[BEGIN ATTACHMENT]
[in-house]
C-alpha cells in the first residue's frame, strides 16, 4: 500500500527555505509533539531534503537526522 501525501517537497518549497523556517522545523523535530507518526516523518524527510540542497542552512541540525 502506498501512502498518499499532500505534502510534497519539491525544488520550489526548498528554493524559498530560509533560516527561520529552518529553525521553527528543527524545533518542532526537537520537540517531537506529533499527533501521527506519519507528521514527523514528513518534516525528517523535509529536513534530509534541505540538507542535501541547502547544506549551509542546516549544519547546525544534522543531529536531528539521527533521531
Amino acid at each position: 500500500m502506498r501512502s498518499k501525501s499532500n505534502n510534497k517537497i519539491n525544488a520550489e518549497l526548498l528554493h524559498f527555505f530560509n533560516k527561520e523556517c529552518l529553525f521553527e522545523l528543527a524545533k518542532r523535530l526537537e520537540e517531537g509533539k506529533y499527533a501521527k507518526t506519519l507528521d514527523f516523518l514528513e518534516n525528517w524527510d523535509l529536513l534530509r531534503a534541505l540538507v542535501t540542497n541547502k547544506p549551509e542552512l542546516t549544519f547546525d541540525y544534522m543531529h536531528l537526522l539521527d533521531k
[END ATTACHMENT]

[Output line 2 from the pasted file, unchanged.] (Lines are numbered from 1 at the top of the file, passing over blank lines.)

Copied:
C-alpha cells in the first residue's frame, strides 16, 4: 500500500527555505509533539531534503537526522 501525501517537497518549497523556517522545523523535530507518526516523518524527510540542497542552512541540525 502506498501512502498518499499532500505534502510534497519539491525544488520550489526548498528554493524559498530560509533560516527561520529552518529553525521553527528543527524545533518542532526537537520537540517531537506529533499527533501521527506519519507528521514527523514528513518534516525528517523535509529536513534530509534541505540538507542535501541547502547544506549551509542546516549544519547546525544534522543531529536531528539521527533521531